Vulvovaginitis Caused by Candida Species Following Antibiotic Exposure.
Curr Infect Dis Rep. 2019 Nov 09;21(11):44
Authors: Shukla A, Sobel JD
PURPOSE OF REVIEW: Goal was to review epidemiology, pathophysiology, and prevention of post-antibiotic Candida vulvovaginitis (VVC).
RECENT FINDINGS: Antibacterial therapy, whether systemic or locally applied to the vagina, represents the single most frequent and predictable cause or triggering mechanism of symptomatic vulvovaginal candidiasis (VVC). Such initiating mechanisms may precipitate sporadic or recurrent episodes of VVC. In spite of this widely recognized association, the exact mechanism whereby antibiotics of all classes cause acute exacerbation of symptomatic vaginal disease remains largely unstudied and therefore largely unknown. Pathophysiology is hypothesized to be reduction or alteration of vaginal microbiome restraints of yeast colonization, proliferation, and expression of virulence characteristics. The predictable link between antibiotic use and post-antibiotic VVC affords practitioners an opportunity for timely intervention using selective, convenient antimycotics usually drugs but possibly probiotic measures. Indications and limitation of these steps are discussed.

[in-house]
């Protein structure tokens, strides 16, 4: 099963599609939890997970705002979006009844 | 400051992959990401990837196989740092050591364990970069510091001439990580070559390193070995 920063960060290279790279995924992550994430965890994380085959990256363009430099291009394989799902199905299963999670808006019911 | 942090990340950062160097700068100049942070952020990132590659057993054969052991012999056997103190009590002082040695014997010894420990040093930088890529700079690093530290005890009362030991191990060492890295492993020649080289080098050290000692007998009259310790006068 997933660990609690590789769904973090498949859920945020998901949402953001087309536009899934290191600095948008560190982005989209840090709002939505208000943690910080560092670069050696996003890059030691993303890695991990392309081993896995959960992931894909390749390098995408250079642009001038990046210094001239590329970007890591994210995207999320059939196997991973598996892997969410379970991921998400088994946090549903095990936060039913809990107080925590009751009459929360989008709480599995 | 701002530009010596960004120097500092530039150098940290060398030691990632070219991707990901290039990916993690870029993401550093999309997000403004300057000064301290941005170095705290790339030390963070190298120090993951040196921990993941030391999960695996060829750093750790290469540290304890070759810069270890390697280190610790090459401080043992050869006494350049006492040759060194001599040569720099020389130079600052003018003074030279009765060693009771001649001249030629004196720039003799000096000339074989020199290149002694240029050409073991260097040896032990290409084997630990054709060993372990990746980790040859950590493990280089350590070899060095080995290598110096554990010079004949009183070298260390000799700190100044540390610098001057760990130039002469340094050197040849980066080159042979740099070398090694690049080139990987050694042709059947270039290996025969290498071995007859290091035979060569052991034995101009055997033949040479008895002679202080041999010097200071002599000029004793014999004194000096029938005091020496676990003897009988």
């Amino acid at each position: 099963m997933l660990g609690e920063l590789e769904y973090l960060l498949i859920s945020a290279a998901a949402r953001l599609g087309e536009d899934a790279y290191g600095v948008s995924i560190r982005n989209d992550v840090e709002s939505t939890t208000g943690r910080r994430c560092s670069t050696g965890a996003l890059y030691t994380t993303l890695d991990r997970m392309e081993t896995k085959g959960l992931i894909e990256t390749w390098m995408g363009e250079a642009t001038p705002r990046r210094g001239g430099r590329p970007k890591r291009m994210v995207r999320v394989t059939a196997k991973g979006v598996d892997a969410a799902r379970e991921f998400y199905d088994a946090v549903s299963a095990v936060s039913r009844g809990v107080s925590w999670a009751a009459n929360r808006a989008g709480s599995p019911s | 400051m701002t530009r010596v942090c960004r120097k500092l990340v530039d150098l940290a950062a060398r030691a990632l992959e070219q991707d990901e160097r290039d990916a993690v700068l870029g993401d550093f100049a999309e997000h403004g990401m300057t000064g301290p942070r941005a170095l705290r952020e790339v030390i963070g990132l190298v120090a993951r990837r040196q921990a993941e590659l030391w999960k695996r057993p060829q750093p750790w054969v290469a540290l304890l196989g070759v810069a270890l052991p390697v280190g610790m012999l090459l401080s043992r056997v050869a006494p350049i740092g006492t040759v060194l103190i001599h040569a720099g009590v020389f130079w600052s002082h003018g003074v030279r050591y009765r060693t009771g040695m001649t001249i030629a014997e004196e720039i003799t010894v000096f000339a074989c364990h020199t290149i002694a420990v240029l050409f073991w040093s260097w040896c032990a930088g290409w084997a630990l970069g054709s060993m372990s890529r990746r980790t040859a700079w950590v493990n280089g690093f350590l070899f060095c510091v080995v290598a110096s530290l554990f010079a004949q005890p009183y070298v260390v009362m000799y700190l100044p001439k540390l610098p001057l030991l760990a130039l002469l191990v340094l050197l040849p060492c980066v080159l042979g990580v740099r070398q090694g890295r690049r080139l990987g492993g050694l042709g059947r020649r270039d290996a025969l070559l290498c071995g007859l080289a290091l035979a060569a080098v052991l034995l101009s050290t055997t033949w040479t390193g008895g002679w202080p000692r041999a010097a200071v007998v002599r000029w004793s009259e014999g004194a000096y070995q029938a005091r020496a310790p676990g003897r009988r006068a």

PMID: 31707496 [PubMed]